- What is the current policy on the review and clearance of scientific articles?
- Is the current policy different from the policy prior to enactment of FDAAA?
- Where can this be found on the FDA website?
- How are you informing FDA scientists about this policy?
III. Section 701: Conflicts of Interest
We appreciate the work FDA has done to revamp its conflict of interest policy, and to publicly disclose the waivers it grants to conflicted panel members. However, the FDAAA also requires the agency to gradually reduce the numbers of conflicted members on its advisory committees, and to ramp up its outreach efforts to solicit more non-conflicted members, such as pharmacists and faculty from schools of pharmacy and schools of public health.
- In its 2008 report to Congress concerning waivers for conflicted experts on FDA advisory committees, the FDA did not mention the requirement of reducing waivers by 5% from 2007 to 2008. Was that accomplished? Why wasn’t that information included in the FDA report to Congress?
- Will the FDA publicly disclose the names of the institutions and departments it has solicited for advisory committee nominees?
- Will it publicly disclose annually the total number of conflicted members on its advisory panels? What efforts are underway to reduce the number of conflicted members?
- Will FDA continue to monitor and report on the success of its outreach programs?
- Has the FDA met the FY09 goal for reducing the percentage of conflicted advisory committee members?
- What is the time frame that the FDA uses to determine conflicts of interest? Current calendar year, current fiscal year, previous year(s)?
IV. Section 224: Electronic registration and listing (for medical devices)
This section requires that regulations and listings relating to medical device approval be submitted to the Secretary by electronic means, unless the Secretary grants a waiver.
The FDA has issued very few waivers. What are the agency’s plans for making the information about these waivers public?
V. Section 225: Report by Government Accountability Office (study of the 510(k) process)
In January 2009, GAO issued a report on the 510(k) process titled, “Medical Devices-FDA Should Take Steps to Ensure That High-Risk Device Types Are Approved through the Most Stringent Premarket Review Process.” The GAO pointed out that the Congress intended that class III devices should be approved through the more stringent PMA process rather than the 510(k) process and that the Safe Medical Devices Act of 1990 required that the FDA establish a schedule for doing so. Almost 20 years later, the GAO reports that “this process remains incomplete” and in the 5 years of the GAO study, the FDA cleared 228 class III device submissions (24 class III device types) through the 510(k) process. These devices include heart valves, hip joints, and other commonly used devices.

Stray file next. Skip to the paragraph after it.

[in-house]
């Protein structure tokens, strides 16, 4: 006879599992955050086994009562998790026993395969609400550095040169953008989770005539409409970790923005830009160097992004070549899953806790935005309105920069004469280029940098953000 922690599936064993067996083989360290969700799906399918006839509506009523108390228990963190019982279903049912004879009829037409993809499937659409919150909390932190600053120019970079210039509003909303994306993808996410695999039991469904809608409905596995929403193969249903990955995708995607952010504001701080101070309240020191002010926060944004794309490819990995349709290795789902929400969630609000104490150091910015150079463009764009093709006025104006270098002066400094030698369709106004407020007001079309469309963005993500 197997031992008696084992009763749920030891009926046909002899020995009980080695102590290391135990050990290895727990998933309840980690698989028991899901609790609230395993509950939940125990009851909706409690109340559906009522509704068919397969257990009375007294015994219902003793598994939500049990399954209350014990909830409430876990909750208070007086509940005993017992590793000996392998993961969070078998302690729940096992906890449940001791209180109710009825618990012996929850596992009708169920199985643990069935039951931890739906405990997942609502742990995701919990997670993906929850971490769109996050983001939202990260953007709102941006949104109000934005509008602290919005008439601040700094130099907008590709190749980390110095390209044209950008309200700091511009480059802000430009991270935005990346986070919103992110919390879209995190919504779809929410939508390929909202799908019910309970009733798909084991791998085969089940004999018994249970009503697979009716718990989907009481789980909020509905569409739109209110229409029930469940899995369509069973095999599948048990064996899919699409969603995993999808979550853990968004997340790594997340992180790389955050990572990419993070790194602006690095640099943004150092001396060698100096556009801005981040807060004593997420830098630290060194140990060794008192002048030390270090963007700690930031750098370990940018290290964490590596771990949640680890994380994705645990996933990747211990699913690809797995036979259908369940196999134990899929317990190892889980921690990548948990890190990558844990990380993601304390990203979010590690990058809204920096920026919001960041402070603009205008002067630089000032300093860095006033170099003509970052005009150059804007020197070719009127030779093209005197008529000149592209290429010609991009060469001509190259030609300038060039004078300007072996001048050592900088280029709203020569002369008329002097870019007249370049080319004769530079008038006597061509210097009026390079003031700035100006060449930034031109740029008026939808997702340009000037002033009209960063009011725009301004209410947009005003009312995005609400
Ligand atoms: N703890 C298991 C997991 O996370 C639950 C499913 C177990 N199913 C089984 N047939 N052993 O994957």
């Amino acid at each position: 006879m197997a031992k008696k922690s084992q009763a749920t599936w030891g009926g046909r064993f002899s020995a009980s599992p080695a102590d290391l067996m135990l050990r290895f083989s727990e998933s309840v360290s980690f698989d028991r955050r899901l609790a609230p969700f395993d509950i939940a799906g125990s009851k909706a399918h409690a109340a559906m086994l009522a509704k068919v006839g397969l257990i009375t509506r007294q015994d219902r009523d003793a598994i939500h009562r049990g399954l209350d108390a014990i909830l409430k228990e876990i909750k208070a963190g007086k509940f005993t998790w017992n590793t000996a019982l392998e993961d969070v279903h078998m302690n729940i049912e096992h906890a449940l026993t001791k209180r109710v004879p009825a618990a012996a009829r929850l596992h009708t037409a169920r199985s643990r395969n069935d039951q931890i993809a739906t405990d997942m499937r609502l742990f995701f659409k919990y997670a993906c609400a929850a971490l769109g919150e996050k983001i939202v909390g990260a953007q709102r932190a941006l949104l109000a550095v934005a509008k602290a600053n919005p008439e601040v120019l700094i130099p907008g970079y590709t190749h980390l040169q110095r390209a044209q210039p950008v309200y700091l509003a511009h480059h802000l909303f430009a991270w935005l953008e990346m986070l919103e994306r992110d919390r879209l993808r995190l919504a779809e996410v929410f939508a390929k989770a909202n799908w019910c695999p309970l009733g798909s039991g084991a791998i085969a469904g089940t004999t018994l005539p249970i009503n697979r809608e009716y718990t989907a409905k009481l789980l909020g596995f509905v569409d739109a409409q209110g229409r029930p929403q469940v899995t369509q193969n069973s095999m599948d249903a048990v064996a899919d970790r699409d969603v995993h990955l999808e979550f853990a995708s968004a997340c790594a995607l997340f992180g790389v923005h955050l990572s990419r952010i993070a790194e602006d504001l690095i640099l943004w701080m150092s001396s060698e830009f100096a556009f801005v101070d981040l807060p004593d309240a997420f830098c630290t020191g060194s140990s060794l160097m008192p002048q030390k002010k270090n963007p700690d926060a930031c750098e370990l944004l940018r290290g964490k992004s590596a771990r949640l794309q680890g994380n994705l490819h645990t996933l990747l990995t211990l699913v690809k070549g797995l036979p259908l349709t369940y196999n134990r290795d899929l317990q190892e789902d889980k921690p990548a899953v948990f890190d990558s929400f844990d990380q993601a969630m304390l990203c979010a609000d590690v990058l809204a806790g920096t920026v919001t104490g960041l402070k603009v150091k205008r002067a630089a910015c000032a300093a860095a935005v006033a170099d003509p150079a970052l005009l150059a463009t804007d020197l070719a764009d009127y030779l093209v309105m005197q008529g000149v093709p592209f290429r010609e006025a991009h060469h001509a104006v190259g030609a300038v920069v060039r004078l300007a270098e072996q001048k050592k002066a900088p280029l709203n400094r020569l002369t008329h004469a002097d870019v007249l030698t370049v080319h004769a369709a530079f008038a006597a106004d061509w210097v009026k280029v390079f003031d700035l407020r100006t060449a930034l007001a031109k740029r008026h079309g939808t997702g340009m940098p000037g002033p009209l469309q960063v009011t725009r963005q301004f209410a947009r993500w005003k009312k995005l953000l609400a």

- What efforts has the FDA made to respond to the criticisms of the GAO report about the inappropriate use of the 510k process for class III devices?
- When will the FDA stop clearing class III devices through the 510(k) process? If the FDA reclassified any class III devices as class II, where and when will that information be made public?
- What steps is the FDA taking to ensure the appropriate expertise on the Institute of Medicine panel and staff that will study the 510(k) process and in the meantime, what steps have been taken by the Commissioner to “expeditiously” ensure the appropriate regulation of class III devices?
VI. Section 226: Unique Device Identification System
This section states that the “Secretary shall promulgate regulations establishing a unique device identification system for medical devices.” We support establishing a mandatory registry for implanted medical devices so that patients will be notified if an implant in their body has been recalled or found to be defective.
- When will these regulations be established?
- FDA held a public workshop on unique identifiers for medical devices on February 12, 2009. What suggestions from the workshop does the FDA consider viable?